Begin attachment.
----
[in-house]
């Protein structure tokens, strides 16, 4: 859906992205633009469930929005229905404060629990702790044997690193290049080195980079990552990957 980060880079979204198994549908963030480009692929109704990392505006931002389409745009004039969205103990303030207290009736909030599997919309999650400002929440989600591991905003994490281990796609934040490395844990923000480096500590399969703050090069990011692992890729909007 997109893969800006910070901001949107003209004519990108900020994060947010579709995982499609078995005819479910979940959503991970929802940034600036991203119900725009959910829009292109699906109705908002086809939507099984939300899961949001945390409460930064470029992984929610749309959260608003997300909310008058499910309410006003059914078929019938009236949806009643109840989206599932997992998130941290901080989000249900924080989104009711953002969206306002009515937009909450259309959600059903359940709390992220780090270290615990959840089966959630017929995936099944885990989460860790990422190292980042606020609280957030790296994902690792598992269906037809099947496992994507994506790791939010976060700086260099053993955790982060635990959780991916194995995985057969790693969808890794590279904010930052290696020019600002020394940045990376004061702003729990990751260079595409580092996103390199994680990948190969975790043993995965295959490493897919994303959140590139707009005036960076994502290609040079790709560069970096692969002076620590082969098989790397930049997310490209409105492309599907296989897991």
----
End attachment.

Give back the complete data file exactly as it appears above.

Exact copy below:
[in-house]
């Protein structure tokens, strides 16, 4: 859906992205633009469930929005229905404060629990702790044997690193290049080195980079990552990957 980060880079979204198994549908963030480009692929109704990392505006931002389409745009004039969205103990303030207290009736909030599997919309999650400002929440989600591991905003994490281990796609934040490395844990923000480096500590399969703050090069990011692992890729909007 997109893969800006910070901001949107003209004519990108900020994060947010579709995982499609078995005819479910979940959503991970929802940034600036991203119900725009959910829009292109699906109705908002086809939507099984939300899961949001945390409460930064470029992984929610749309959260608003997300909310008058499910309410006003059914078929019938009236949806009643109840989206599932997992998130941290901080989000249900924080989104009711953002969206306002009515937009909450259309959600059903359940709390992220780090270290615990959840089966959630017929995936099944885990989460860790990422190292980042606020609280957030790296994902690792598992269906037809099947496992994507994506790791939010976060700086260099053993955790982060635990959780991916194995995985057969790693969808890794590279904010930052290696020019600002020394940045990376004061702003729990990751260079595409580092996103390199994680990948190969975790043993995965295959490493897919994303959140590139707009005036960076994502290609040079790709560069970096692969002076620590082969098989790397930049997310490209409105492309599907296989897991």